When looking for used solo canoes, some brands are more readily available is some parts of the country than others. There seem to be some smaller brands in the east that produce more solo models that really sound outstanding. Ones that I’ve never seen out here on the used market, and can’t really comment on.

Out here in the Pacific Northwest I mostly see Wenonah, Clipper, and Old Town solo canoes. I’ve tried a number of them and I’d recommend the following for someone on the larger size looking at a first solo canoe.

Wenonah Prism and Wenonah Vagabond: The Prism is fast and forgiving and tracks well. The Vagabond is less fast, more maneuverable, and more forgiving. Wenonah’s website recommends the Vagabond as a “great choice for a first solo canoe.”

Clipper Solitude: this model was also made by Wenonah for a time too. I’ve tried both and they seem identical. I’d put the Solitude somewhere between the Prism and the Vagabond. Kind of a middle ground model, but in a good way. Doesn’t excel in anything, nor is it really bad at anything. Jack of all trades, master of none sort of thing.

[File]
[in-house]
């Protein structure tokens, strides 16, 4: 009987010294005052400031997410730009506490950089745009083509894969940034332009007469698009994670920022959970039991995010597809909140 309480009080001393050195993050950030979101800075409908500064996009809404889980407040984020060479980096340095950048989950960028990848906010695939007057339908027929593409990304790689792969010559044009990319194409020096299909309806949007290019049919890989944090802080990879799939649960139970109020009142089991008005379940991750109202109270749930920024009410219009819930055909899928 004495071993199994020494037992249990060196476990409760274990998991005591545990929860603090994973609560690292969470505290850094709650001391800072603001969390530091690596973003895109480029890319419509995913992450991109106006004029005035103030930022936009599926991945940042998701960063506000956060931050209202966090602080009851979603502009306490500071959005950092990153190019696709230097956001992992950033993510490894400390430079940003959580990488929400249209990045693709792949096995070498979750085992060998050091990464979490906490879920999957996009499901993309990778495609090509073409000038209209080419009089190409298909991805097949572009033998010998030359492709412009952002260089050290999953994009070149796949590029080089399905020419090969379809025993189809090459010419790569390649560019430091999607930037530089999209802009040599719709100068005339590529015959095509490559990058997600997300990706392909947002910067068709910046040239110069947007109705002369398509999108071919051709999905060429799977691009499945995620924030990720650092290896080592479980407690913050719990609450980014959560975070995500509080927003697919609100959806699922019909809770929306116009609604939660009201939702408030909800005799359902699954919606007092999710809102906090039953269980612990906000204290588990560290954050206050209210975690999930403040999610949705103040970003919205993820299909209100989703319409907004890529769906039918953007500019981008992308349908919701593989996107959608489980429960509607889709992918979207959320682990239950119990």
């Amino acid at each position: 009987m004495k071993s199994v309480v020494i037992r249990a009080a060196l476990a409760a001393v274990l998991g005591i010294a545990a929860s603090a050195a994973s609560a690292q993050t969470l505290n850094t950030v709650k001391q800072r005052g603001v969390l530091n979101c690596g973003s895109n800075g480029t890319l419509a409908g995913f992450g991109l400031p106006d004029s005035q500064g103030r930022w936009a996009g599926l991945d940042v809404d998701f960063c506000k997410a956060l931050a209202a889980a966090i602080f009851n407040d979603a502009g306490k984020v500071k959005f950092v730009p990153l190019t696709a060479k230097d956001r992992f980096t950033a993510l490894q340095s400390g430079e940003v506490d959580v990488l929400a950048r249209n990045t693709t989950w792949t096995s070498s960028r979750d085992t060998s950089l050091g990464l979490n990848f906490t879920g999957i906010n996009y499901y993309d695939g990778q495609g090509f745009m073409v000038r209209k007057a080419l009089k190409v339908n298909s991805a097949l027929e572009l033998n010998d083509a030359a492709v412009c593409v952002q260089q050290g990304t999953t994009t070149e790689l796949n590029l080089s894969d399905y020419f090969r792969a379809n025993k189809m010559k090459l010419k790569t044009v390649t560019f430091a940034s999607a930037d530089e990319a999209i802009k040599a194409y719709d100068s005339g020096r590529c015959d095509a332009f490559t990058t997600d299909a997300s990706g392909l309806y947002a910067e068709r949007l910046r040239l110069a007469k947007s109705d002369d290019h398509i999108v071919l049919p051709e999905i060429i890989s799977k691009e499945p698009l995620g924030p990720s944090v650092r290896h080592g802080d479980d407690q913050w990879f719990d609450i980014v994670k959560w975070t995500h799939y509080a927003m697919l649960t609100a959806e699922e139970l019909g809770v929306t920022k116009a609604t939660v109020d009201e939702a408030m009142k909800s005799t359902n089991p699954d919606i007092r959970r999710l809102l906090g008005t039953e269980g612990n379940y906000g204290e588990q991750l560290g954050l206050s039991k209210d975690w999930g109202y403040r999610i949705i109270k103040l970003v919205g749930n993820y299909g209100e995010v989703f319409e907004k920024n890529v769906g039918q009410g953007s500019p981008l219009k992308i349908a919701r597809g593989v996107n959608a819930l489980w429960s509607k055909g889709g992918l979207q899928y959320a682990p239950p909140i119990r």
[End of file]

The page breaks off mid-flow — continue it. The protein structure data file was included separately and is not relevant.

Mohawk Solo 14: I concur with the earlier comments. I’ve only been able to try the Solo 13 in Royalite (R-84) and it was just a bit small for me, but I absolutely loved the boat. I just haven’t been able to put my hands on the 14 or one of their bigger solos. One of these days. The weight of the Royalite was fantastic. Right in there with the weight of many Kevlar models. I found the Mohawk construction to be nice and solid in a minimalist sort of way, and I mean that as praise. I was really pleased with it and was sad that I didn't fit.